Droplet Spring 2009
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Computer Science Mathematics

Computer Science

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Digital Logic: How computers work!
Teachers: Aviv Ovadya

In this class we will start with the basics of digital logic and build up to a fully functional adding machine - and then a computer.


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Complex Numbers
Teachers: David Roe

You've learned how to take square roots: $\sqrt{4} = 2$. But what about $\sqrt{-4}$? You may have been taught that taking square roots of negative is impossible. This isn't quite true: you can enlarge your notion of what a number is in a way that allows one to compute with numbers including $\sqrt{-4}$. Such "complex numbers" are crucial all over mathematics, engineering and physics. Come and see why!

Number Theory
Teachers: David Roe

Number theory is the branch of mathematics that studies properties of the integers (..., -2, -1, 0, 1, 2,...). Despite being around for thousands of years, there are still many fundamental unsolved problems. Come learn about modular arithmetic, which helps explain quick methods for testing if a number is divisible by 11. Or Fermat's Little Theorem, which forms the basis for a powerful technique for quickly checking if a number is prime.

Number Tricks
Teachers: Daniel Zaharopol

Want to be able to tell in your head if 48302853453 is divisible by 9? What about 3? What about 11?

We'll learn some tricks to tell quickly which numbers are divisible by 2, 3, 5, 9, and 11. But I'm not just going to tell you a rule: I'll also show you *why* that rule is true. We'll learn a little bit of modular arithmetic and understand something really interesting about numbers --- all while you learn some quick tricks in math.

Fermat's Little Theorem
Teachers: Andrew Geng

Let's say two numbers are equivalent if they differ by a multiple of 11. That is, 11 ≡ 0, 12 ≡ 1, 13 ≡ 2, and so on. When we do arithmetic with these numbers, a trend emerges: any number raised to the 11th power is equivalent to its original self.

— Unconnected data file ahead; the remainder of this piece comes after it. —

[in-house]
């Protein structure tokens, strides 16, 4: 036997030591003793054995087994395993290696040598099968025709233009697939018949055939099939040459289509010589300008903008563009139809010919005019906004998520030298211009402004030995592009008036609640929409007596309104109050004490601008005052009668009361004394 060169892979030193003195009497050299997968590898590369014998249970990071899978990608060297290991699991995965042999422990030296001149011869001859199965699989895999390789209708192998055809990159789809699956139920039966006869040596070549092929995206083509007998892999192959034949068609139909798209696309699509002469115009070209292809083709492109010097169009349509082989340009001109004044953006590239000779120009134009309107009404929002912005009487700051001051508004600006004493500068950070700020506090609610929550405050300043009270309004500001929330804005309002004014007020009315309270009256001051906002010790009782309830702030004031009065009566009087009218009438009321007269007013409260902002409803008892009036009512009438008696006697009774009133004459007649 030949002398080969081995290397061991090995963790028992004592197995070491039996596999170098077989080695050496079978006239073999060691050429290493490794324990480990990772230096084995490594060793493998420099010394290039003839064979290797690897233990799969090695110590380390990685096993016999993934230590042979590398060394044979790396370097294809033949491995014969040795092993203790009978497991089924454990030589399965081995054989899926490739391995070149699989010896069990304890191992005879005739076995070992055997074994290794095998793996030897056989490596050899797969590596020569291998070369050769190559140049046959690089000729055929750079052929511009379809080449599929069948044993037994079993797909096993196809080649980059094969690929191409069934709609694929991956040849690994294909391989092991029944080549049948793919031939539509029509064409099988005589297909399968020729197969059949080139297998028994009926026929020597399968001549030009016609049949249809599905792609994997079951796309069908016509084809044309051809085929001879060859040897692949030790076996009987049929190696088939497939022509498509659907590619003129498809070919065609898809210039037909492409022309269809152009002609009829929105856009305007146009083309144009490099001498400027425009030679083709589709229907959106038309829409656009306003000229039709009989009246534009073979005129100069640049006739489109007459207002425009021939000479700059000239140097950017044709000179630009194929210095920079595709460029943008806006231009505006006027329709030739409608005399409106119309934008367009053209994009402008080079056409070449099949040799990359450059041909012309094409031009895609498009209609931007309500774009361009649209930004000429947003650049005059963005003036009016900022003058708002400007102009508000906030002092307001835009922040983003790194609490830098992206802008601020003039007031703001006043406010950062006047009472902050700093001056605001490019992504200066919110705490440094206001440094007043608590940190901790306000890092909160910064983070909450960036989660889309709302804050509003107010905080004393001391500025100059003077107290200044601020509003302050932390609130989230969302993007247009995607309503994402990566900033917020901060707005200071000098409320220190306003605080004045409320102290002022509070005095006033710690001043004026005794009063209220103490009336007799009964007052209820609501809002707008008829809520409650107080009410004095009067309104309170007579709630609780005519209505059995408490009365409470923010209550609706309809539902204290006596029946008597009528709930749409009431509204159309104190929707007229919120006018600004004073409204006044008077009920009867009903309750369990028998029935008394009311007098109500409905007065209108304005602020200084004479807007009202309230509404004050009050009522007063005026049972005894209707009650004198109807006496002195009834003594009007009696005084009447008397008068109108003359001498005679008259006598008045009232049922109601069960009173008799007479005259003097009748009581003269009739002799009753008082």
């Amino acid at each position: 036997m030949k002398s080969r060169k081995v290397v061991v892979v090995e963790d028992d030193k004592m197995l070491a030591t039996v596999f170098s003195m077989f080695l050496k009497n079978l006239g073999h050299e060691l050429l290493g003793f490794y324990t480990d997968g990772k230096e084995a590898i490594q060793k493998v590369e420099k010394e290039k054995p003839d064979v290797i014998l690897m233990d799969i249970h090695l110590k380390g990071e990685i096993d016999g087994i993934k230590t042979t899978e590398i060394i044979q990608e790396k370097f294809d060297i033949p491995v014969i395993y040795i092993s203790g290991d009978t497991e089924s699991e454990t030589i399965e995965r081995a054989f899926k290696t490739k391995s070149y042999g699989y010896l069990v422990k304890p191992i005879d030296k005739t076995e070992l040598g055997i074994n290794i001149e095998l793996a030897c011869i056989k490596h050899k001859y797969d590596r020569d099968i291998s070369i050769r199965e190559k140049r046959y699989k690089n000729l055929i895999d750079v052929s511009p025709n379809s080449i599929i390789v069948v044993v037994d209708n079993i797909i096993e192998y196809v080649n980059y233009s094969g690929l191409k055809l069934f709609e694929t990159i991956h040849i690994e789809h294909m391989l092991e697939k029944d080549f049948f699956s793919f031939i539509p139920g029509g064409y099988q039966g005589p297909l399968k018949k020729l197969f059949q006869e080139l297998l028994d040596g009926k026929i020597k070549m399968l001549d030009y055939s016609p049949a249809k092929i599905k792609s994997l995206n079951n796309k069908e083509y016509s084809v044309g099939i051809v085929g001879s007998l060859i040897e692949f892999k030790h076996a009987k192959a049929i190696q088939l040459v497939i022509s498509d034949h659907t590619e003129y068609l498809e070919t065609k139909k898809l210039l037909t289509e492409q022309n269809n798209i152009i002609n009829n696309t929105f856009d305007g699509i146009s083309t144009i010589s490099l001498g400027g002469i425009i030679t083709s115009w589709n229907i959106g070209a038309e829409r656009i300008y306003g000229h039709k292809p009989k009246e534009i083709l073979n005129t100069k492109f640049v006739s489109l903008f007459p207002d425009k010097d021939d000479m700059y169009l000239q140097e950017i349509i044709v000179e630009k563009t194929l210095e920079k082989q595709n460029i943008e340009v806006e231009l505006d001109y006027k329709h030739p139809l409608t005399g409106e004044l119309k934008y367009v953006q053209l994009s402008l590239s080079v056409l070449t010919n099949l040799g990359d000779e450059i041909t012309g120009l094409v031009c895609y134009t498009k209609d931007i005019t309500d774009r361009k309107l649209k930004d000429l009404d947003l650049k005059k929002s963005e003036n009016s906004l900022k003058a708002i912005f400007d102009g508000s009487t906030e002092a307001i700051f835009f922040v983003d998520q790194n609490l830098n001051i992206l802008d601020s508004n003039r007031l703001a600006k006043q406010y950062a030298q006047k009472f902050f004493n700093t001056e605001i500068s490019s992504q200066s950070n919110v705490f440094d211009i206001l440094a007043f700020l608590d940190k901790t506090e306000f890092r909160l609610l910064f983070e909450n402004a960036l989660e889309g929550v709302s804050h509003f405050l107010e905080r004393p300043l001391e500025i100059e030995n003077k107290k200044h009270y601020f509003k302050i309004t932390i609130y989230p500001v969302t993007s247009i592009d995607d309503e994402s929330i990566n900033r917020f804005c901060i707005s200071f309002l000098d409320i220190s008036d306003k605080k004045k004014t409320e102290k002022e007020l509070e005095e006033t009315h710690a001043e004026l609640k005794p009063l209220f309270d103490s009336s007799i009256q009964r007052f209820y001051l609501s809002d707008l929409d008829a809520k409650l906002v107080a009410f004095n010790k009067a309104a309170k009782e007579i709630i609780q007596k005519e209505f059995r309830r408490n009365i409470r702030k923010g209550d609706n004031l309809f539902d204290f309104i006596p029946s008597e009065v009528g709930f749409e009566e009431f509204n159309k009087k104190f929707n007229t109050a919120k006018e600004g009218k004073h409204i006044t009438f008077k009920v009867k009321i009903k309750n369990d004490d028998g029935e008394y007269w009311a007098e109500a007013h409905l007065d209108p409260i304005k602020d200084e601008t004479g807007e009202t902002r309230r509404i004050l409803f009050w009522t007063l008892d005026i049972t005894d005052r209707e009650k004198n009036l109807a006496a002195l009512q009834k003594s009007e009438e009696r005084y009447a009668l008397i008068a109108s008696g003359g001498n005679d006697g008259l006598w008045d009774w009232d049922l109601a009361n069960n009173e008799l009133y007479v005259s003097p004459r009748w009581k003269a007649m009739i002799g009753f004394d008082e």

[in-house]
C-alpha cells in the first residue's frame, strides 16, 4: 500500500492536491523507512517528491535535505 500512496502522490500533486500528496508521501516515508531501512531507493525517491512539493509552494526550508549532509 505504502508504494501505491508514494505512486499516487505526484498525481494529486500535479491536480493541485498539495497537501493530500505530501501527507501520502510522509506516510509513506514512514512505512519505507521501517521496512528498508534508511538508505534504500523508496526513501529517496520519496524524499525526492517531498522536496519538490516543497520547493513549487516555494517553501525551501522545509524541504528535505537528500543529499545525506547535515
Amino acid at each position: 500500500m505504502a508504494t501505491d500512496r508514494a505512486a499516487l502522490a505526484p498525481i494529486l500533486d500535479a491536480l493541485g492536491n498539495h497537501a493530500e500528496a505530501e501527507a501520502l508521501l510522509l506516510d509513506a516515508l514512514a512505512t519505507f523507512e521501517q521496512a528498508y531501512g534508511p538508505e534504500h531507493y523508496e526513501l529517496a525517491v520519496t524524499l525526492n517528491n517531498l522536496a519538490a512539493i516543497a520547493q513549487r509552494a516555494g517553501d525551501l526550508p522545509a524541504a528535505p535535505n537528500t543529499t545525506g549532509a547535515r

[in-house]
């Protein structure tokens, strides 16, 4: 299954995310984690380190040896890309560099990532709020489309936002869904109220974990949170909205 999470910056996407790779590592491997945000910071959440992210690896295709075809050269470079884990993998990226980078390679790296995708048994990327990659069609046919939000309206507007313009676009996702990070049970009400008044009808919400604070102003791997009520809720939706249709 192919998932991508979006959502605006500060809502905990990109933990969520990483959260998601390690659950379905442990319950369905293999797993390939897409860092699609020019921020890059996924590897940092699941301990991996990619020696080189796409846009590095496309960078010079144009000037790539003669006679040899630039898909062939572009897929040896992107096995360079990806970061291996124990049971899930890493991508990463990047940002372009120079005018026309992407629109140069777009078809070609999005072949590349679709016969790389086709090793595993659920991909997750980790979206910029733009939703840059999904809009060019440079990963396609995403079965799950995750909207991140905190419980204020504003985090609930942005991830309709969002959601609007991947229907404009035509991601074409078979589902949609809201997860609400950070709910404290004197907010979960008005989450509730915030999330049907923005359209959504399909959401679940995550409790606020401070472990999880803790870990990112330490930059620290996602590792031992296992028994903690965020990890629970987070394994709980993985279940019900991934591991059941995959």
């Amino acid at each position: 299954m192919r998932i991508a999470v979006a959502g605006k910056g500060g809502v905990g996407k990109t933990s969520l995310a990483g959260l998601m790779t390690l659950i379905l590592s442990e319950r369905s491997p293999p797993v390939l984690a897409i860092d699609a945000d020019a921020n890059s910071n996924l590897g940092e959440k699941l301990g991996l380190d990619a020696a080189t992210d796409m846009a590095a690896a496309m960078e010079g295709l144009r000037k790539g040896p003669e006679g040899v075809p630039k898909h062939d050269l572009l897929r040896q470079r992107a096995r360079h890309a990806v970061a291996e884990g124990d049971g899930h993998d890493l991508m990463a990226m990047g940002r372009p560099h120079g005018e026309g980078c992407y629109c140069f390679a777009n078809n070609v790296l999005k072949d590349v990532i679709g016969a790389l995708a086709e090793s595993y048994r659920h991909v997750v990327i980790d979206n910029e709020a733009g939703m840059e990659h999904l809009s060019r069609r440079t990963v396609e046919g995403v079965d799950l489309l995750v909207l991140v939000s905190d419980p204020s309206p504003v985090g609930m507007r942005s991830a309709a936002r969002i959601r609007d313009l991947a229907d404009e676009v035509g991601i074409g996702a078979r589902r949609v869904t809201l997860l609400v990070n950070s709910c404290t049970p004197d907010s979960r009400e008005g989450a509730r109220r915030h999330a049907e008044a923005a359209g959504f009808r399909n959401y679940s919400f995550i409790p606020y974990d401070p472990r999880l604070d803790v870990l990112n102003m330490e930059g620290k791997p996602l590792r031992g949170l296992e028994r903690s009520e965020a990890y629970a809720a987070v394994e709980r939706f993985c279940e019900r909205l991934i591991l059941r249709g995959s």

This turns out to be true if we use any other prime number in place of 11—so we'll prove it, and then we'll use it in a little magic trick.

Understanding Games
Teachers: Daniel Zaharopol

We'll play some simple games and then find the best strategies to win them. What happens if you take tic-tac-toe but each player can put down either X or O, and the first player to make three-in-a-row of either type wins? We'll explore this game and other games, and figure out what happens.


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Time and Frequency
Teachers: Michael Price

A signal is a function that conveys information, like sound or video. Get a head start on one of the most important concepts in engineering by seeing firsthand how we can interpret signals as functions of either time or frequency. We will use audio signals (artificial effects, music, and your voices) as examples.

Forensic Entomology!
Teachers: Melinda Dooley

How can a maggot tell you who committed a murder? Forensic entomology is using bugs to solve crimes. We'll talk about forensics in general, and bugs in specific, and we'll work a "crime scene" to see how it's done. You'll never watch CSI the same way again!
Warning: this class may get a little gross.

Teachers: Stephanie Bachar

When first discovered, prions were so novel and controversial that those who stood by the prion theory were shunned by much of the science community. Why? Because prions, the infectious proteins that cause Mad Cow Disease, break the fundamental genetic dogma of biology. How do prions work? Where are prions found? Why do prions exist? What do prions have to do with cannibalism? We'll attempt to answer all these questions and more during this class.

Seeing is believing... or is it?
Teachers: Abby Noyce

We trust our eyes to tell us the truth about the world. But, it turns out out that your eyes and brain take lots of shortcuts and guesses in order to make sense of visual information. In this class, we'll look at optical illusions and discuss how they reveal a "trick" of the brain.

Introduction to Civil Engineering
Teachers: Lucy Wu

Civil engineers design buildings, bridges, highways, tunnels, and other BIG things. In this class, we will explore major projects from ancient wonders to modern construction. We will talk about how construction materials like steel and concrete are used in buildings, bridges, and tunnels. I'll show you some famous projects and tell you why they are famous. If you want to know what civil engineers do and how they do it, come and find out.